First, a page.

In my earlier post, I ran through some of the supply factors that relate to the stainless market and offer clues as to price direction. Clearly, capacity utilization (and line re-starts) will negatively impact stainless pricing, but the raw materials equation remains a mixed bag. So perhaps we have a draw, or we can argue prices may drift lower.
Let’s now examine demand and see what the crystal ball has in store for us. In the blue trunks, weighing in at a lean 185 pounds, we have Joe “Rise-In-Prices” Jones, who in the US remains well-supported by automotive demand, aerospace, energy, mining, electrical power and durable goods demand (even the food service equipment guys say demand looks good). In the red trunks, weighing in at 186 pounds, we have Tom “Drop-in-Prices” Taylor, who trained heavily with construction-industry weights, an EU recession and the threat of cheaper imports.
Lower Prices Inevitable?
We see a few other variables that tea leaf readers will not want to miss. In particular, we like to pay special attention to both lead times (lengthening lead times, of course, indicating greater demand, and subsequently, prices) and distributor inventory levels – the latter we look at in the context of a couple of lenses.
The first lens includes distributor inventory levels as compared to historic levels. From this perspective, distributors have less stainless inventory than the historical average (according to Longbow Research: “On average, seasonally adjusted MOH declined to 2.3 in November, which is below the historic mean of 2.7. Flat rolled inventories are currently at 2.2 MOH versus a historic mean of 2.4 MOH.”) The second lens involves examining the specific products that shipped. Here again from Longbow, stainless shipments increased by 3 percent in November.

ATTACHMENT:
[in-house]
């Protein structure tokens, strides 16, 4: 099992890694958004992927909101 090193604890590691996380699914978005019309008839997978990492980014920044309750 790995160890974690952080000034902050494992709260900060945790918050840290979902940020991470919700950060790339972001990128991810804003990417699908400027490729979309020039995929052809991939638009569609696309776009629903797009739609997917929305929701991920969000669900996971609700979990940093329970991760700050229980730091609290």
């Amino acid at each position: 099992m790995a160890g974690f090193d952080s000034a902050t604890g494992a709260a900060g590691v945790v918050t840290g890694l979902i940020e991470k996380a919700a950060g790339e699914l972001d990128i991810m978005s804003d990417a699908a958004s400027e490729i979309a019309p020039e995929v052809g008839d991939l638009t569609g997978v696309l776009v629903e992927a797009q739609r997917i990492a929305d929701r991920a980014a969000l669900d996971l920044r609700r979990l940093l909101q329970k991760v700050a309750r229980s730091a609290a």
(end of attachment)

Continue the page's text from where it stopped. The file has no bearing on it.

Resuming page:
Inventory in general serves as a double-edged sword. If inventories remain lower than the historical average, one might assume the supply chain will need to re-stock, hence demand will rise. If inventory is higher than the historical average, then “burning it off” so to speak lowers demand and hence pricing. Today’s situation — with slightly less inventory than historical averages — may imply that provided end-user demand stays exactly the same as it did in November, for example, then the supply chain would need to re-stock, potentially creating a lift in pricing.
All of this talk might appear as mumbo-jumbo. But commodity volatility has taught us — and hopefully some MetalMiner readers — at least two lessons, only one of which bears repeating here now: small upticks in demand create disproportionate price increases. We won’t venture into 2013 economic forecasts (we’ll save that for another post), but the first half of 2012 looks pretty good from our vantage point.
I’d postpone the bargain-basement shopping until at least toward the back half of this year.